The European Medicines Agency (EMA) hopes to avoid the €465 million ($545 million) charge they could incur for the early termination of the contract on their London office. The EMA is tied into the lease of their London office until 2039, however the EMA believes that the opportunity to sublet and the United Kingdom’s (UK) openness to helping with withdrawal costs could spare them from the burden of the early-termination bill.
The EMA stated that although the lease does not have an early-termination cause, it does allow subletting to third parties. Therefore, the EMA plans to “explore different exit scenarios and subleasing arrangements” before they leave the offices in March.
There is still uncertainty about what, if any, termination fee EMA will incur in these scenarios, thus the EMA opted against creating an onerous lease provision. The EMA also referred to comments made by the UK in its causes against requiring the need for a provision. For example, in December 2017, the UK offered “to discuss with Union Agencies located in London how they might facilitate their relocation, in particular as regards reducing the withdrawal costs.”
The EMA believes that they cannot be held accountable for the early termination of the lease, as the Brexit vote that is forcing them to move was outside their control. In the EMA’s annual accounts, they stated that the “early termination of the lease is the consequence of events for which the agency is not responsible, which were unforeseen at the time the lease was signed. As a result, the agency as such can ultimately not be financially impacted by such events”.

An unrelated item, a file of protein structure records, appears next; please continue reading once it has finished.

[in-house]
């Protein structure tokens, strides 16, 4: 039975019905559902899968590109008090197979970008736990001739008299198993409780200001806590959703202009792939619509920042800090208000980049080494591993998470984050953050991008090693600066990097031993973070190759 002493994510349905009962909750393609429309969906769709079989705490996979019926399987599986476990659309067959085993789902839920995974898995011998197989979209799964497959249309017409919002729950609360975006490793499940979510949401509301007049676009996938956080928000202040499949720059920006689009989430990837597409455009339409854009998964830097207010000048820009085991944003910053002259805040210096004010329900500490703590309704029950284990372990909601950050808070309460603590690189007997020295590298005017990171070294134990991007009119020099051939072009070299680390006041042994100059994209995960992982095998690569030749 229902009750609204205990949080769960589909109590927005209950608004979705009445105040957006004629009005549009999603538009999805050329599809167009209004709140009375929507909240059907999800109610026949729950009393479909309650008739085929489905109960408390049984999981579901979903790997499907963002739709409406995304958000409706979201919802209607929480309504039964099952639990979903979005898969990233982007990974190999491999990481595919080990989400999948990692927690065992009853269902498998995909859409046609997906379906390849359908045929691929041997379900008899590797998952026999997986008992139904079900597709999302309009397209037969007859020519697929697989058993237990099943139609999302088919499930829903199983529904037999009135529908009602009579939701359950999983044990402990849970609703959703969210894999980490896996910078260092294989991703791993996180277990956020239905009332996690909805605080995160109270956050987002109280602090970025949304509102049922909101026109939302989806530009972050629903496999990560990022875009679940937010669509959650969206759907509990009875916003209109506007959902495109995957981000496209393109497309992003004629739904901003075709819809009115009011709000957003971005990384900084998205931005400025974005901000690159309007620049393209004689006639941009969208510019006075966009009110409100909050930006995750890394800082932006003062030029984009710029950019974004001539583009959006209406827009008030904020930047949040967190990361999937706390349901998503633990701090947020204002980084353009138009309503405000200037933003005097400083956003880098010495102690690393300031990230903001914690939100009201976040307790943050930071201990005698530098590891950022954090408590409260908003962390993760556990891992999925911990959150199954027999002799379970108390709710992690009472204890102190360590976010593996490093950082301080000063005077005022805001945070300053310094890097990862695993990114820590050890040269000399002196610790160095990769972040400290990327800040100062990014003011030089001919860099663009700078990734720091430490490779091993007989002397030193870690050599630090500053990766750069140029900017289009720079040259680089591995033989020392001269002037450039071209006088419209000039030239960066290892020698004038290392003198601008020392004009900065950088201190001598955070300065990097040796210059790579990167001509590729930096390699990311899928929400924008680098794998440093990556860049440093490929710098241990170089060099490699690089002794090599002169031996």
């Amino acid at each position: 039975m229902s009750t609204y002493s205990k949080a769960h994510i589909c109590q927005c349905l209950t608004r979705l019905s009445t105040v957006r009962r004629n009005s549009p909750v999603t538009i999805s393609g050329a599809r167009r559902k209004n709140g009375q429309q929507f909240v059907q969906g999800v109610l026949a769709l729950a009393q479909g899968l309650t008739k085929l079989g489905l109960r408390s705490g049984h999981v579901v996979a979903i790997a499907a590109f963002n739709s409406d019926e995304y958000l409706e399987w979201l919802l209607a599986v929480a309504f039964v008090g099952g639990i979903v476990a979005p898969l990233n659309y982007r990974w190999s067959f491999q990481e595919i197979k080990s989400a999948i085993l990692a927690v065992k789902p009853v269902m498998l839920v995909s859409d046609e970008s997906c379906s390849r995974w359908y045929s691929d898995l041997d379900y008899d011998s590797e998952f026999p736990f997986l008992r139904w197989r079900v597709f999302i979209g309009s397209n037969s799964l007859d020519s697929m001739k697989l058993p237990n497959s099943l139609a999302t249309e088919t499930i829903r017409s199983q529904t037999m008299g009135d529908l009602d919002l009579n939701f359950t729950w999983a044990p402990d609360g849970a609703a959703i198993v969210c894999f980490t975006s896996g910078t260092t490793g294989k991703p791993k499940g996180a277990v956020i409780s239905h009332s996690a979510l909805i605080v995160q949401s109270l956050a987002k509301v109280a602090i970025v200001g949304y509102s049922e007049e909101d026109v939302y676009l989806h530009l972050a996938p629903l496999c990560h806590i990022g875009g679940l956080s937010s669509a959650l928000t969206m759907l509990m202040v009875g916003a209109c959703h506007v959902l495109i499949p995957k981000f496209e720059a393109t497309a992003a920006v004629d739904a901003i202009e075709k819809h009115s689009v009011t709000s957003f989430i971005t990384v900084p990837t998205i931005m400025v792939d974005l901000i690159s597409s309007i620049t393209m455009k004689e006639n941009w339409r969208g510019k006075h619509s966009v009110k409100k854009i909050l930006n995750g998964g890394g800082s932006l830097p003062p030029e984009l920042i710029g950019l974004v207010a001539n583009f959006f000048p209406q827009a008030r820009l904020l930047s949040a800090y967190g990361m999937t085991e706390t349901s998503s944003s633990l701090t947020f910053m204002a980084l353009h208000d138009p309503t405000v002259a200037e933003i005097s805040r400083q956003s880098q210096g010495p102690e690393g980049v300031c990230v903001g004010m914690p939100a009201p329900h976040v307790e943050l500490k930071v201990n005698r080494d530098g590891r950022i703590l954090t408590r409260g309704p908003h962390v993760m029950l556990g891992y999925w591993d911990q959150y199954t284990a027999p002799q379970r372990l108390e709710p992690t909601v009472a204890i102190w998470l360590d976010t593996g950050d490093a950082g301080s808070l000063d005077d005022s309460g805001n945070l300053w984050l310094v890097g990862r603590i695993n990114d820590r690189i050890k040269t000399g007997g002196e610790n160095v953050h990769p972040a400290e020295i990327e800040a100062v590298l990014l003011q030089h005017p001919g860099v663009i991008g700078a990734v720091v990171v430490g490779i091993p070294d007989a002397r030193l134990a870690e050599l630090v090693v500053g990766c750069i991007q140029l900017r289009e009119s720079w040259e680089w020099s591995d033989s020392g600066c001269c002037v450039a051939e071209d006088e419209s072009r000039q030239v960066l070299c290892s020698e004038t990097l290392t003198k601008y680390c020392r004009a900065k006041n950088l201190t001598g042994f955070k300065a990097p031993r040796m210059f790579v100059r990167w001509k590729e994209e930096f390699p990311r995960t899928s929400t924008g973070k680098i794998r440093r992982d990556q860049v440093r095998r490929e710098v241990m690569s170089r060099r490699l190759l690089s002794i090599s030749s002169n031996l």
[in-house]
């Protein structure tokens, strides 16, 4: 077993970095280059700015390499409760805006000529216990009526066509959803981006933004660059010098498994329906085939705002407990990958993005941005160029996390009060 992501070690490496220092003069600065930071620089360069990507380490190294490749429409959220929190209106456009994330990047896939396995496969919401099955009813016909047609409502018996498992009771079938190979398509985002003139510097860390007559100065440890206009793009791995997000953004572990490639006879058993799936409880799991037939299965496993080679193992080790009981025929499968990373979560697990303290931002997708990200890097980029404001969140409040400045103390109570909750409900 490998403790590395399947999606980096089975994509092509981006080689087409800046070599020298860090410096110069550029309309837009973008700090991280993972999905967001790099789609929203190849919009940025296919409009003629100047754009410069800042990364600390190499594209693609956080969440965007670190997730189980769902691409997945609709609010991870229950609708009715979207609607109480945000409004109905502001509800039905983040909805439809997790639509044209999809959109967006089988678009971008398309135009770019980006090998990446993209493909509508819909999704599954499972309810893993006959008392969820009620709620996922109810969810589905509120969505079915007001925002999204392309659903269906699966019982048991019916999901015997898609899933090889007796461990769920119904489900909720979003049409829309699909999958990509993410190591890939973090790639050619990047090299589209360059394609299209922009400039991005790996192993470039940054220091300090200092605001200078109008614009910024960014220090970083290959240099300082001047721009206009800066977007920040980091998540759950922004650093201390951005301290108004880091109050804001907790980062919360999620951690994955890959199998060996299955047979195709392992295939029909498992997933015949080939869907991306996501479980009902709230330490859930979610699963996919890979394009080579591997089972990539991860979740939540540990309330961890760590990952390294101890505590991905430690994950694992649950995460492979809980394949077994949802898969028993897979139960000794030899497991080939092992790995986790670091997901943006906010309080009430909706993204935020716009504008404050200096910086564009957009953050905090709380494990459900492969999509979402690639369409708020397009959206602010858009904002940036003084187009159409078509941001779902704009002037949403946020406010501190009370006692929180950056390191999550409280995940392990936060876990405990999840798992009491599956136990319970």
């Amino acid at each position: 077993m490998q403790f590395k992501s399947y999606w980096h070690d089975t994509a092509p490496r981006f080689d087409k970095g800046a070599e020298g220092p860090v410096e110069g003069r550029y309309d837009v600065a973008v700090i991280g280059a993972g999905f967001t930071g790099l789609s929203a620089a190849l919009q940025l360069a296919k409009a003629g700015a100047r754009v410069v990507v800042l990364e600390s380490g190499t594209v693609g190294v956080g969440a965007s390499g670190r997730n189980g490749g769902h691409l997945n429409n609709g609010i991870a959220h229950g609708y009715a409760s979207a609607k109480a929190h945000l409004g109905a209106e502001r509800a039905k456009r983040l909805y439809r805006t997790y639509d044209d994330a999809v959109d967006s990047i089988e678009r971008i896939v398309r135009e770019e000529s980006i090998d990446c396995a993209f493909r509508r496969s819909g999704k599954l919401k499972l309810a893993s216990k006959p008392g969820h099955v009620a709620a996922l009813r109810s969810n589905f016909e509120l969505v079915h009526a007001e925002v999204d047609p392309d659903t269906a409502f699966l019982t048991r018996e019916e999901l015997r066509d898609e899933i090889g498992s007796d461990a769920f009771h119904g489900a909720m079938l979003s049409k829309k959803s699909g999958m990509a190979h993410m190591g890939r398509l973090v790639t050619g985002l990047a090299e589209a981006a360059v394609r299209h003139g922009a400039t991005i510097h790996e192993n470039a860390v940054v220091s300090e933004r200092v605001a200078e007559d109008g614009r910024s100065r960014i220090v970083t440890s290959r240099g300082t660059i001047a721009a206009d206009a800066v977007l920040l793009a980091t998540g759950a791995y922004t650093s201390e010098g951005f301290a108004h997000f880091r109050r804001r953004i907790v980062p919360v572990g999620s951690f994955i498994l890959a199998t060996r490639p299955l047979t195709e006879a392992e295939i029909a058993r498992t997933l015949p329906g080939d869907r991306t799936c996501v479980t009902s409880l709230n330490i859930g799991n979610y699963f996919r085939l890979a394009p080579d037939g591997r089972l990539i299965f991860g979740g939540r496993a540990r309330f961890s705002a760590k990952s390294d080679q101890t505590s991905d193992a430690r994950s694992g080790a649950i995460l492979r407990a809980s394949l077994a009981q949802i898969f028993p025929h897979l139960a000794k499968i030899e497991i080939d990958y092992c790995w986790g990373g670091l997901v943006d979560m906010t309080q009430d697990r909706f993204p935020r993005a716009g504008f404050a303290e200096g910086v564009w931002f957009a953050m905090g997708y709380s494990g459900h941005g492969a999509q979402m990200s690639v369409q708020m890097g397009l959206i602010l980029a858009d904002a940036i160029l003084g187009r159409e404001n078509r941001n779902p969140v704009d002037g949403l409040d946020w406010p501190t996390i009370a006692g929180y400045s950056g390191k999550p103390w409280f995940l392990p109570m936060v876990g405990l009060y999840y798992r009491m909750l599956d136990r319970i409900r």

Overall, the EMA has doubts concerning their liability to pay a fee, and even if they are liable the EMA thinks they currently lack the information required to make an accurate estimate of the charge. Therefore, the EMA has held off creating a provision in its annual accounts for the 2017 financial year.
Brexit has meant the EMA has been forced to make other provisions. For example, the EMA’s accounts for 2017 include provisions of €18.6 million for the relocation of staff; greater than 80% of the provision relates to long-term staff relocation costs. The estimated cost is based on the outcome of a staff survey which showed that 80% of the EMA’s staff were willing to relocate to the EMA’s new home in Amsterdam, Netherlands.
To read more on the EMA annual accounts for the 2017 financial year, please click here.